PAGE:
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Subject: Sirius Met 1964 'Don Carlo'
From: David Kubiak <[log in to unmask]>
Reply-To:David Kubiak <[log in to unmask]>
Date:Tue, 5 Sep 2017 15:57:56 -0400

text/plain (60 lines)

I listened to a 1964 'Don Carlo' yesterday with Corelli and Rysanek, and it
was a salutary chastening for someone like myself who is apt to go on about
'the good old days'.  I must have listened to the original broadcast as a
young teenager and thought it tremendous.  What a difference fifty years makes.

Rarely have I heard such incompetent conducting as that achieved by Kurt
Adler.  Everything that could conceivably go wrong did -- lack of ensemble,
rhythmic unsteadiness, quacking brass players.  Terrible, and the score cut
to bits, one excision in the garden trio almost funny in that it could not
have been more than half a minute of music.

There was Corelli, in extraordinarily great voice, but a complete law unto
himself.  Entrances that were either early or late, Adler unsure how long he
would hold any given high note, a missed cue in the auto-da-fe scene that
produced a momentary halt in the performance.  The frantic prompter finally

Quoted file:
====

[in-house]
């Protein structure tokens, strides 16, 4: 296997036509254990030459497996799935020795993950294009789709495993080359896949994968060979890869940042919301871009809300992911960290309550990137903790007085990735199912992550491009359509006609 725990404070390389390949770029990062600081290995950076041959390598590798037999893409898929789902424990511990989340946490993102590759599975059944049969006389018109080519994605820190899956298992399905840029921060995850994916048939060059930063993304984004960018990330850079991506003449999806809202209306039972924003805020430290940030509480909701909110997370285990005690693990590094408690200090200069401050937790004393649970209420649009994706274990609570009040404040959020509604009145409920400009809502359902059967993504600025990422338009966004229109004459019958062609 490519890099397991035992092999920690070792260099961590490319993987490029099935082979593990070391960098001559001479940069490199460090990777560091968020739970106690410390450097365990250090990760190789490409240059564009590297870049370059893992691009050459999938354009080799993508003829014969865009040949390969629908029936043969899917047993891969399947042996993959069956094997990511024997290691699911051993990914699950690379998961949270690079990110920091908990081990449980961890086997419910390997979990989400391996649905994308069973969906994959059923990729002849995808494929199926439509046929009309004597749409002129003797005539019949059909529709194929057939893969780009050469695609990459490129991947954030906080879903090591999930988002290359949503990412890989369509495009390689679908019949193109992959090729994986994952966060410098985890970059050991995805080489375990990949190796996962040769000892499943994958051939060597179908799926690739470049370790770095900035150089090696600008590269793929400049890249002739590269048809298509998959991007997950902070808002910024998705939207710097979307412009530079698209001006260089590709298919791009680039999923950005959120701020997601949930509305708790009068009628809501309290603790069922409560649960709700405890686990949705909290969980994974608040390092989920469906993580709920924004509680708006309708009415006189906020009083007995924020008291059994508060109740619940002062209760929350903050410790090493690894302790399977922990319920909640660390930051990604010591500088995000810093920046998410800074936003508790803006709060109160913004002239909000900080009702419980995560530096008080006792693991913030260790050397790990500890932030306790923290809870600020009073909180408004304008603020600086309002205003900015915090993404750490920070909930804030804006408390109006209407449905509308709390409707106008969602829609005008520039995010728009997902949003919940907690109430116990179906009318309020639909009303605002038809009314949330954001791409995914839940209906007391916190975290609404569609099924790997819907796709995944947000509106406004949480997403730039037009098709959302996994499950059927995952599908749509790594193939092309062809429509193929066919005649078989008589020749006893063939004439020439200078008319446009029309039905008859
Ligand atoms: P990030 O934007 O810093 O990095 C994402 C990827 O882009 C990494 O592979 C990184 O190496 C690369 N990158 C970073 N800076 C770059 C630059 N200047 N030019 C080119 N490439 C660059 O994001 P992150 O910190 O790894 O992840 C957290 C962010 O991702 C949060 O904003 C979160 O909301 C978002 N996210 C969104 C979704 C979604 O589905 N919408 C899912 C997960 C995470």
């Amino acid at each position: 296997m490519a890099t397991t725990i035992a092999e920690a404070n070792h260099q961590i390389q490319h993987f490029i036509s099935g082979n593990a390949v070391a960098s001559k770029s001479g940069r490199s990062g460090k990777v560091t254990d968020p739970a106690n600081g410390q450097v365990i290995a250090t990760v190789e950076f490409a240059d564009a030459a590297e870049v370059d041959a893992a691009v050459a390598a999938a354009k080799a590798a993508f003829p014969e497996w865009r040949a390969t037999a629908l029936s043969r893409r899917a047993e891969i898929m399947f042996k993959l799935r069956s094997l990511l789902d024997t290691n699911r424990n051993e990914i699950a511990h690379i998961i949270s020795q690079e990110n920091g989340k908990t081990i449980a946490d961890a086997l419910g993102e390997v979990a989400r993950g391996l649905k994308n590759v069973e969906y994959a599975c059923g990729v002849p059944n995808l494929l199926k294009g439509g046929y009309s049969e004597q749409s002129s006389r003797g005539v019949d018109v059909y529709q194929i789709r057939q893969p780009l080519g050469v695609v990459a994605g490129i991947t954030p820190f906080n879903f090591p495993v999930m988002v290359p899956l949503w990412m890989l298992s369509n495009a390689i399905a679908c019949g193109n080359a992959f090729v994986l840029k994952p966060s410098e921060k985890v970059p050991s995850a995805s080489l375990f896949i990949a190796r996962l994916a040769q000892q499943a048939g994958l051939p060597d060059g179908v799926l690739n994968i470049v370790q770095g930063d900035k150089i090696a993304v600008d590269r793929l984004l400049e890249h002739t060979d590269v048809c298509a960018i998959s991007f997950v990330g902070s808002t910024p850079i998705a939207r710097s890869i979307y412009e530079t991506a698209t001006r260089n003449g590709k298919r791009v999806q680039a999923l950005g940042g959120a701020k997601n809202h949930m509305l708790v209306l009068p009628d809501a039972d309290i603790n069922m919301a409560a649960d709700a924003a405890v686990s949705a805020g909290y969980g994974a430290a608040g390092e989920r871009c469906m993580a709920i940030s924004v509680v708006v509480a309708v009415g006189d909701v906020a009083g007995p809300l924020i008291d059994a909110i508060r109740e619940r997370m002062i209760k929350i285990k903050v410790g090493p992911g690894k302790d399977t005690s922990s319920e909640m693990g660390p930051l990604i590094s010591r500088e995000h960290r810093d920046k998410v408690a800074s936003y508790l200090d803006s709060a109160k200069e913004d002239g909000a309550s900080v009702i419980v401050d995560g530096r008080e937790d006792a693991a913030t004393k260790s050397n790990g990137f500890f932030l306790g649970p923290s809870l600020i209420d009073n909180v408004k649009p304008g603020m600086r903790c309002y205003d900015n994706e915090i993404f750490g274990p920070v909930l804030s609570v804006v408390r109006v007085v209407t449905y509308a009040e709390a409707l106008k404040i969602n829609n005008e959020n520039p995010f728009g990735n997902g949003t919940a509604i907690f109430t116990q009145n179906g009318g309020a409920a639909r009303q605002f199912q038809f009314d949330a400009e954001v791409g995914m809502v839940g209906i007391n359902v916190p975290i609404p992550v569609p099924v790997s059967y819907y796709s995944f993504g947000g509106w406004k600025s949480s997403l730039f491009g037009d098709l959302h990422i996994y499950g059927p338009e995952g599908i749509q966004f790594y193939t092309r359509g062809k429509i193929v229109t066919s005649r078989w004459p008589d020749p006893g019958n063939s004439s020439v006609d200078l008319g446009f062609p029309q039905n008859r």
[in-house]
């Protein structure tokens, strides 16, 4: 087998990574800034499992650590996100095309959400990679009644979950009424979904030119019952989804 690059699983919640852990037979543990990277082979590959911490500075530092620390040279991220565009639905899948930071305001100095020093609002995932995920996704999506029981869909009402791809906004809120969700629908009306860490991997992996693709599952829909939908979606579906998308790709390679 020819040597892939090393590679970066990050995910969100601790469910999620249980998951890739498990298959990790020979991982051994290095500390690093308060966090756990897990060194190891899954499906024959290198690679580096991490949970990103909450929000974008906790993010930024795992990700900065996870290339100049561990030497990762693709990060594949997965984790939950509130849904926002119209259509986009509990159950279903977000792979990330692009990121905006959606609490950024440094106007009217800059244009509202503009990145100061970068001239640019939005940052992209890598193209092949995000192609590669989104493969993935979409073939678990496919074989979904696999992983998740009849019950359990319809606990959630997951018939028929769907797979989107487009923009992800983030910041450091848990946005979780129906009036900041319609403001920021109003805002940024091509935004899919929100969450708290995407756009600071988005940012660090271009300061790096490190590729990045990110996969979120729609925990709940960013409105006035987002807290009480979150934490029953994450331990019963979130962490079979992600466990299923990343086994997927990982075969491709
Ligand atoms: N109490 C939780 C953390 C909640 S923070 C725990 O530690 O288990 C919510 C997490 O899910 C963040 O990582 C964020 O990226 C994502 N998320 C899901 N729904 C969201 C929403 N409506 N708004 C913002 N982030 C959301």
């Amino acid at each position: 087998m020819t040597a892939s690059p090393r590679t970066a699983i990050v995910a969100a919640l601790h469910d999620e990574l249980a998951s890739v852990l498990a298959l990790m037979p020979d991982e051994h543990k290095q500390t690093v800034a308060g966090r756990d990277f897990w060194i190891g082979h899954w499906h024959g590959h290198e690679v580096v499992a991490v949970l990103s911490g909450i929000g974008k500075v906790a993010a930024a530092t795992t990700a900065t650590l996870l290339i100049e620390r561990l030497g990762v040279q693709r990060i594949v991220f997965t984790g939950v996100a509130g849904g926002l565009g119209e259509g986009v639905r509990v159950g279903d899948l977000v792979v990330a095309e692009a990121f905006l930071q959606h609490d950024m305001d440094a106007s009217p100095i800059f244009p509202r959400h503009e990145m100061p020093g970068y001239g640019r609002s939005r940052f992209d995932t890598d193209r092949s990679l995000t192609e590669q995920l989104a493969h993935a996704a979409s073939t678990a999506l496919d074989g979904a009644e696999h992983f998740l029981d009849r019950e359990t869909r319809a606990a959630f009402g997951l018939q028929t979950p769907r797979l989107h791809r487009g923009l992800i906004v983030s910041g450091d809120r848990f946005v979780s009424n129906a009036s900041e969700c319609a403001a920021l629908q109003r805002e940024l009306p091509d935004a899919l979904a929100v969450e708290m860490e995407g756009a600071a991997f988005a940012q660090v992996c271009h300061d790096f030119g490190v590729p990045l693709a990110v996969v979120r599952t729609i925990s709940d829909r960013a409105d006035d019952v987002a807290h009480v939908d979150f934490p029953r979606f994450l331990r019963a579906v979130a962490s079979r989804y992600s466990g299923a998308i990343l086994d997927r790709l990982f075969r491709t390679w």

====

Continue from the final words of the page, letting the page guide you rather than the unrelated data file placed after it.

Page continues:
gave up.

And Rysanek.  There must be many threads here about her Italian roles.  This
was apparently the last Italian performance she gave at the Met, and it was
not hard to see why.  People always comment on her wavering intonation,
which was certainly in evidence -- embarrassingly so in the big aria at 'il
riposo profondo' when she was a good half tone lower than the orchestra when
it entered.  But it was the quality of tone she produced in the middle that
I found most strange, a kind of hollow fog horn sound that at times gave the
impression of a male singer.  I think she sounded so peculiar that she
rather unnerved Corelli in the first duet.  And four years earlier she had
produced audience hysteria with her famous Senta.  You would never guess
from this performance that she was to sing in the house for another
thirty-two years as one of its most beloved stars.  I think she must have
done some restudying before her triumph in 'Frau'.  Her middle voice
obviously was never her glory, but for the rest of her career I don't recall
it ever sounding as weird as in this Elisabetta.  (If I am calculating
correctly her whole career lasted no less than forty-seven years.)

The singer who surprised me the most was Tozzi, who I always think of as
very good at everything he did, master of the legato line.  But he was
overwhelmed vocally by Phillip, and compensated by hammy distortions of the
music.  He could not, however, disguise the fact that he did not really have
a low F.

Uhde was reputed to have made a tremendous impression as the Inquisitor, but
the sound was very light and the lower notes out of tune.

In any event, I guess I should start appreciating more the exponentially
higher musical standards we expect in opera today.

David Kubiak     

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